There were only so many things the Internet could have prepared Alaa for before his arrival in Ottawa in January, 2016 – the shock of blistering cold temperatures and knee-deep piles of snow didn’t make the list.
But as a refugee of the Syrian crisis, the shock could not be matched by the relief he felt being in a country where he says he could “finally feel safe.”
Today, thanks to United for Refugees donors, Alaa is learning English, has a job, and has created a local dance group to bring the beauty of Syria to his new home.
The first step of a long journey
Having fled to Jordan when circumstances in Syria became too dangerous, Alaa spent four years adjusting to a new life, where the future always seemed uncertain. He says it “felt like a dream” when his father called one day, telling him they would be going to Canada in the next month. “I stopped everything,” he says.
Alaa and his family were registered with the United Nations High Commission for Refugees, or UNHCR. Canada’s government works closely with the UNHCR to resettle refugees and provide stability to those fleeing persecution who have no hope of relief.
A refugee is a unique type of immigrant, in that while other types choose settle permanently in another country, refugees are forced to flee. While each group has its own challenges for integration, refugees display some of the highest needs.
“When you live in any country, and then you have to move … Not because you want to, but because you have to move. It’s so difficult, like maybe you have to cry, because your life is there,” says Alaa.
When Alaa arrived in Ottawa, it was as if a reset button was pressed on his life. “You have to start from zero. You have to find everything – friends, job, home. You have to start from zero, to go up,” he says.
Escaping a harsh reality is just the first step in a long journey. United for Refugees donors support refugees like Alaa as they take on new challenges in their new home.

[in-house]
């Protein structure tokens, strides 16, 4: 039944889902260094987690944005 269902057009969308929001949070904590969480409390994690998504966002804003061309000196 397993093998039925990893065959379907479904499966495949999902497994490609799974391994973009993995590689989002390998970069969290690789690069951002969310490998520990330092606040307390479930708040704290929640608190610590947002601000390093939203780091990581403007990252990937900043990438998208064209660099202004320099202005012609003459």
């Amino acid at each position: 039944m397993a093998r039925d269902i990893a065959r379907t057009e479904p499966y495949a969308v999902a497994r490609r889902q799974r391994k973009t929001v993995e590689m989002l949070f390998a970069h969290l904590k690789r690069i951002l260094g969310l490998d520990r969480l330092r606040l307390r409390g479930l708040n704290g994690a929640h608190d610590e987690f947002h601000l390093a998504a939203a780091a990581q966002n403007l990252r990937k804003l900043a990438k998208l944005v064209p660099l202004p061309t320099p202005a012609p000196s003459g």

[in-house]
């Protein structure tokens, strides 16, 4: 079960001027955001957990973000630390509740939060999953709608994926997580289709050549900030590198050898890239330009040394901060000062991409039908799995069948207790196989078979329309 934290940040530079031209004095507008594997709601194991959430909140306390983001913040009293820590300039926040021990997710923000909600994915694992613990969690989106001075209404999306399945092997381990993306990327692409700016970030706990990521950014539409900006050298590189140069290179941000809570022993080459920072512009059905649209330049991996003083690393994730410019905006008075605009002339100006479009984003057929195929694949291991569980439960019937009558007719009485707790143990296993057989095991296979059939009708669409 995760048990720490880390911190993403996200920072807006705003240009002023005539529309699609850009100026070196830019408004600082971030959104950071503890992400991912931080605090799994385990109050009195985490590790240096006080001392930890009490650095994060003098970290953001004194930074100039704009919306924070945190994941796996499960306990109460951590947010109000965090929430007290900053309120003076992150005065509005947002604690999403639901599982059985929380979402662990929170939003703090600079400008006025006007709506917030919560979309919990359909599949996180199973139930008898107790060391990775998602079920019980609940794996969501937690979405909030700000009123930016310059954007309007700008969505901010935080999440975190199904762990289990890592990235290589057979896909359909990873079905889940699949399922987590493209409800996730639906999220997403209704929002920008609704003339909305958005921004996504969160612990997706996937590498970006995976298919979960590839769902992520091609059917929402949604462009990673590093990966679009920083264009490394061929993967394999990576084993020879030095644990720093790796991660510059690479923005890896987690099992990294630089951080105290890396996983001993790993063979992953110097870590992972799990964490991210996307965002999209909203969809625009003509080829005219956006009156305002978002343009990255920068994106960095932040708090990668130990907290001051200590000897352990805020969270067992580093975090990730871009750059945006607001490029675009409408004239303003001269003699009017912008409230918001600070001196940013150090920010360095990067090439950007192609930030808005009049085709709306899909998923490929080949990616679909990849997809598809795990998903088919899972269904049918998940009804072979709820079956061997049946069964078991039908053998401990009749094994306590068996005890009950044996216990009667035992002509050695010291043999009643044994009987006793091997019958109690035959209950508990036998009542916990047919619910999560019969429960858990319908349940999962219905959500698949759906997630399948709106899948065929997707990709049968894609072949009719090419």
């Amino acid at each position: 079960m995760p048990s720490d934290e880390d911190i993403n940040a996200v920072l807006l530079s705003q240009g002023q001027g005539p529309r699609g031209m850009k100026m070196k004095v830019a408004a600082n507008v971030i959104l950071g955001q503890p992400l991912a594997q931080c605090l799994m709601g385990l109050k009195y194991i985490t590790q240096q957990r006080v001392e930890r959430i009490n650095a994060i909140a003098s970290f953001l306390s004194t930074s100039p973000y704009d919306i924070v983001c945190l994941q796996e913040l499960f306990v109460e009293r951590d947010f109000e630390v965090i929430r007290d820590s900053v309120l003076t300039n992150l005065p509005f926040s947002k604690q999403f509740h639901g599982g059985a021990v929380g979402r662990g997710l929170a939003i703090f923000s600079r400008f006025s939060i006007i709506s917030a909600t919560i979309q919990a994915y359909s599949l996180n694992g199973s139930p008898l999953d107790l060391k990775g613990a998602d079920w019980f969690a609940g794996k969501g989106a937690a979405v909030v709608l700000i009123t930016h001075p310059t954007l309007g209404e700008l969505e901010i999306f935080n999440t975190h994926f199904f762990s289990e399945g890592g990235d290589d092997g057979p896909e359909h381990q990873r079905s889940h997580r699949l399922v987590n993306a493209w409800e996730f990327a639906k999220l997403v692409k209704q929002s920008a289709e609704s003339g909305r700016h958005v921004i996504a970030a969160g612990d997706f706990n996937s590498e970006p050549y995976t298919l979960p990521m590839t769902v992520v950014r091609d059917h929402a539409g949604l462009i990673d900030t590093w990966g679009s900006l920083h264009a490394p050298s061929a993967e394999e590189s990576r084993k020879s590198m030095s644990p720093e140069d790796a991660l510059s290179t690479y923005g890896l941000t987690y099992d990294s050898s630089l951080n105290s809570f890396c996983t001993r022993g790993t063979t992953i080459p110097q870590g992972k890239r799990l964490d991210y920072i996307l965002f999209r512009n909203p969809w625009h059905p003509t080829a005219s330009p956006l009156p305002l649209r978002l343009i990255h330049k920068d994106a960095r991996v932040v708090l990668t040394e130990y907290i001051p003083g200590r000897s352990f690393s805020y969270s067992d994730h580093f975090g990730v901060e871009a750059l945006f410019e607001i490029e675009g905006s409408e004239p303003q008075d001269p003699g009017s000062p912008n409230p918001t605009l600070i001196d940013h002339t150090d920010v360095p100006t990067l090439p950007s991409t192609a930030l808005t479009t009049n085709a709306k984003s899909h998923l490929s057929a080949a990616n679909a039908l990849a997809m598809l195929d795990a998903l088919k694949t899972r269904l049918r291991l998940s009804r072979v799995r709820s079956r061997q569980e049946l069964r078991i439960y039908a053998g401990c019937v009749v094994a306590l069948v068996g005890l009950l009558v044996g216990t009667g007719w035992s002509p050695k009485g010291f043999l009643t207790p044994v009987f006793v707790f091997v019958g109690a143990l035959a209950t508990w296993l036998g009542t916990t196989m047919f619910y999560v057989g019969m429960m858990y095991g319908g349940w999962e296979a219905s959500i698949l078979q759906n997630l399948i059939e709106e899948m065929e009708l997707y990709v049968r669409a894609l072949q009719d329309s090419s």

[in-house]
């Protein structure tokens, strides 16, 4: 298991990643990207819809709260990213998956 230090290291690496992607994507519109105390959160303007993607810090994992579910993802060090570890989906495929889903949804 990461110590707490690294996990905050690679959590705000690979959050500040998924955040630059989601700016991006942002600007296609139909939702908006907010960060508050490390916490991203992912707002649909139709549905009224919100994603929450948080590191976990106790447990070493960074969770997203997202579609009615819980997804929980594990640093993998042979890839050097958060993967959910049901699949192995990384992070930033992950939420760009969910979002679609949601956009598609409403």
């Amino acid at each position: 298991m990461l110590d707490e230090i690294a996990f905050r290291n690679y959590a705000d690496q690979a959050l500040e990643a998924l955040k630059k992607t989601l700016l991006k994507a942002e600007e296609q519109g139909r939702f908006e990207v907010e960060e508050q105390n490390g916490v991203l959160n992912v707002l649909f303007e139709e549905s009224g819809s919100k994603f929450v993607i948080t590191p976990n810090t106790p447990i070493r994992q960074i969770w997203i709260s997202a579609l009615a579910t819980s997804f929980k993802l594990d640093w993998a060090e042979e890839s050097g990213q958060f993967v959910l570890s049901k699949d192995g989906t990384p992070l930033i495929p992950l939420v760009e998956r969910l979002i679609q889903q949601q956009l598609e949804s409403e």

Alaa stayed in a downtown Ottawa hotel for nearly two months after his arrival. There, agencies often offered their support to help him and others with the resources they needed – things like language training, counselling, and mental health services.
After agreeing to participate in a skating program, a counsellor referred Alaa to World Skills Employment Centre. Never did he expect that the people he met that day would help lead him to his first job in Canada.
A new job – a new life
“It’s very important to find a place to ask questions. They taught me how to make a resume, how to introduce myself when you go to find a job, how to do an interview,” says Alaa.
Alaa Al Olaby is a job search workshop facilitator working with World Skills’ Roadmap to Employment program – a key employment support funded by UFR, helping refugees and newcomers with lower language skills find a job that matches their skills and education. He worked closely with Alaa to help him find a job that suited him.
“His background was working as a chef. He started by packaging tea, and now recently he’s got a job in his field,” says Al Olaby. “He’s a shawarma chef, and he’s working in a very busy place – doing everything that’s expected and more.”
“It was difficult for me in the beginning,” says Alaa. “But when you challenge yourself, you can do it.”
Not only has Alaa learned English in just six months, he has also turned a hobby into a business – gathering a group of new-found friends and forming a cultural dance group. They have booked over 15 shows in the past three months.
“I want to show every Canadian what a Syrian means – for everything, for food, for dancing for culture. Syria now has a war, so I will bring a beautiful Syria to here,” he says.
To date, thanks to the generosity of donors, UFR has raised over $877,000 – money that is enabling local settlement programs to help hundreds of others make a home, help put food on their tables, learn English, receive mental health and other supports, and get connected to job opportunities.
United Way Ottawa launched United for Refugees in collaboration with the Community Foundation of Ottawa, the City of Ottawa, and Refugee 613. As a partner, United Way is committed to ensuring that newcomers fleeing the Syrian crisis continue to have access to the vital community services they depend on.
“Ottawa has received over 1,500 refugees in the past year,” says Al Olaby. “The needs are high and expected to last for several years. It is important to keep giving. From what we know as a service provider, the need is always ongoing.”
“Syrian refugees, I see them as my family,” he says. “They are hard workers, they are committed, they want to achieve success. They want to pay back, they want to say thank you, to Canada.”
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